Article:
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Research Basics: Literature Reviews

General information on how to organize and write a literature review.

Literature Review

See PDF for full alt text of infographicPurposes of the Literature Review

  • Explains the background of research on a topic.
  • Demonstrates why a topic is significant to a subject area.
  • Helps focus your own research questions or problems
  • Discovers relationships between previous research studies/ideas.
  • Suggests unexplored ideas or populations
  • Identifies major themes, concepts, and researchers on a topic.
  • Identifies critical gaps, points of disagreement, or potentially flawed methodology or theoretical approaches.
  • Indicates potential directions for future research.

A Literature Review is NOT

Keep in mind that a literature review defines and sets the stage for your later research.  While you may take the same steps in researching your literature review, your literature review is not:

  • An annotated bibliography in which you summarize each article that you have reviewed.  A lit review goes beyond basic summarizing to focus on the critical analysis of the reviewed works and their relationship to your research question.
  • A research paper where you select resources to support one side of an issue versus another.  A lit review should explain and consider all sides of an argument in order to avoid bias, and areas of agreement and disagreement should be highlighted.


Click image to enlarge.

What is the literature?

When asked to do a literature review, you may find yourself wondering what "the literature" is that you need to find.

The literature is a collection of all the scholarly writings on a topic, including scholarly articles, books, and other works. This may seem like a mountain of information to work through, but in almost every field of research the literature can be seen as a series of conversations between scholars - and you don't need to be involved in every conversation to complete your review.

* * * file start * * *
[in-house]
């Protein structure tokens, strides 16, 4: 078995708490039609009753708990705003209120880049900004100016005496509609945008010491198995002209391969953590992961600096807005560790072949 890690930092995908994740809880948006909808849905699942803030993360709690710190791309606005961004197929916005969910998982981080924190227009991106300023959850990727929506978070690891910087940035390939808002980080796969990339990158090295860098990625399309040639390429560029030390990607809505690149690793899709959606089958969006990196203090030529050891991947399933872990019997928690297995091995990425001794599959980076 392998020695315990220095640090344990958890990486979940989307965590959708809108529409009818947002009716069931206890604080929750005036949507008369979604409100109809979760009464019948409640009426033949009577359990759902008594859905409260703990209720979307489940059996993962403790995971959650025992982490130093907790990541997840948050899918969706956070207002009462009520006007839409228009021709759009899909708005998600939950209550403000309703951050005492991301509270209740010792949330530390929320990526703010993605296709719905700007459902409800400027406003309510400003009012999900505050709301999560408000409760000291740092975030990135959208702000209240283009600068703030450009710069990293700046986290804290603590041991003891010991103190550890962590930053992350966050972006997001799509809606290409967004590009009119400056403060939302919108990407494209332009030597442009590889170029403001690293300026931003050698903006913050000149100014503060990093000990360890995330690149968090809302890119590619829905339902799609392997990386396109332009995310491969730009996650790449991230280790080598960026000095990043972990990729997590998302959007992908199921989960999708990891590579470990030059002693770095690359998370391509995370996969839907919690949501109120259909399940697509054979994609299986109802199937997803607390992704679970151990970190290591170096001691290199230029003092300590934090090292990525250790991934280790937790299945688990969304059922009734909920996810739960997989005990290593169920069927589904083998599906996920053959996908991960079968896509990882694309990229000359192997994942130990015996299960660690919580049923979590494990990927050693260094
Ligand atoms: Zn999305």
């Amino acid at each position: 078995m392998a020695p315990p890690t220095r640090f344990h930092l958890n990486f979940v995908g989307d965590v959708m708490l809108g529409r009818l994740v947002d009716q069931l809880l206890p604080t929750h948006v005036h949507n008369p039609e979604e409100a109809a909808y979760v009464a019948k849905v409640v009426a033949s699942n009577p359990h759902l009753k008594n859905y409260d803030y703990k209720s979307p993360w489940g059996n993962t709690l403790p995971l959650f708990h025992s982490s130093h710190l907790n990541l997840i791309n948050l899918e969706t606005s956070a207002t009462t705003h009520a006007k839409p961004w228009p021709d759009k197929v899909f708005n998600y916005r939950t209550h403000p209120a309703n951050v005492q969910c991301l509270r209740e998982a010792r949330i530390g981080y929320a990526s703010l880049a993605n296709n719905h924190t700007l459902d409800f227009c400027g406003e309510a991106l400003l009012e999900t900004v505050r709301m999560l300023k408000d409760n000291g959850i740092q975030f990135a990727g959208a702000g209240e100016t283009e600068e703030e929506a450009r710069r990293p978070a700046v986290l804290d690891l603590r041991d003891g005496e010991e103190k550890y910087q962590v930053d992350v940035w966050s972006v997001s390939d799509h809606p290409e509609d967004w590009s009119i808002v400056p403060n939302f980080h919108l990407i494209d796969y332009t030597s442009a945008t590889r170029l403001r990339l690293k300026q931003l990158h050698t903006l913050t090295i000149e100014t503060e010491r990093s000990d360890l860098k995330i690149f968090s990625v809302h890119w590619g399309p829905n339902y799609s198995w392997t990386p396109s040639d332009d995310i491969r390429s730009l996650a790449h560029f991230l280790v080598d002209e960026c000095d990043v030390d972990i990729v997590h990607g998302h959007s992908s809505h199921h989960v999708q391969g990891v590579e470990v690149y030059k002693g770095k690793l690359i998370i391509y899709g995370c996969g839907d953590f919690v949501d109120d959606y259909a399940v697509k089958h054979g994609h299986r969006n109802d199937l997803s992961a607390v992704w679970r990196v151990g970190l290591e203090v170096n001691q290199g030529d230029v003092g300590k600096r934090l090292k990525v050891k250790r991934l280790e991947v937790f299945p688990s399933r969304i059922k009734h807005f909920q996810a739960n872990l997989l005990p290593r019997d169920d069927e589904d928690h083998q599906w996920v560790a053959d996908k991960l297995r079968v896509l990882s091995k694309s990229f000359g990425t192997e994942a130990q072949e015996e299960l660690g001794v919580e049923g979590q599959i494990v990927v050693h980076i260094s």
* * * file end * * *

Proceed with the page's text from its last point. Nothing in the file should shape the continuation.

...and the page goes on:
Visual representation of the literature including major works, secondary studies, alternative theories, and gaps in the literature.

There are usually major works that were first written on a topic - these are authors you see cited over and over again. Then other, later works that tend to be building on or responding to the major works in some way. Basically the literature is a continuously evolving network of scholarly works that interact with each other. As you do your own research, you will begin to understand the relationships between these works and how your own ideas relate within the network.

The literature can come in a variety of formats, including:

  • Empirical Articles - original research is conducted and the article is a formalized write-up of that research (also called primary research)
  • Theoretical Articles - contribute to the theoretical foundations of a field by forming a new theory or exploring theories in a new way
  • Review Article - called a literature or systematic review and is written to bring together and summarize the results or conclusions from multiple empirical and theoretical articles
  • Gray Literature - informally published scholarly work that is often available online and in specialized resources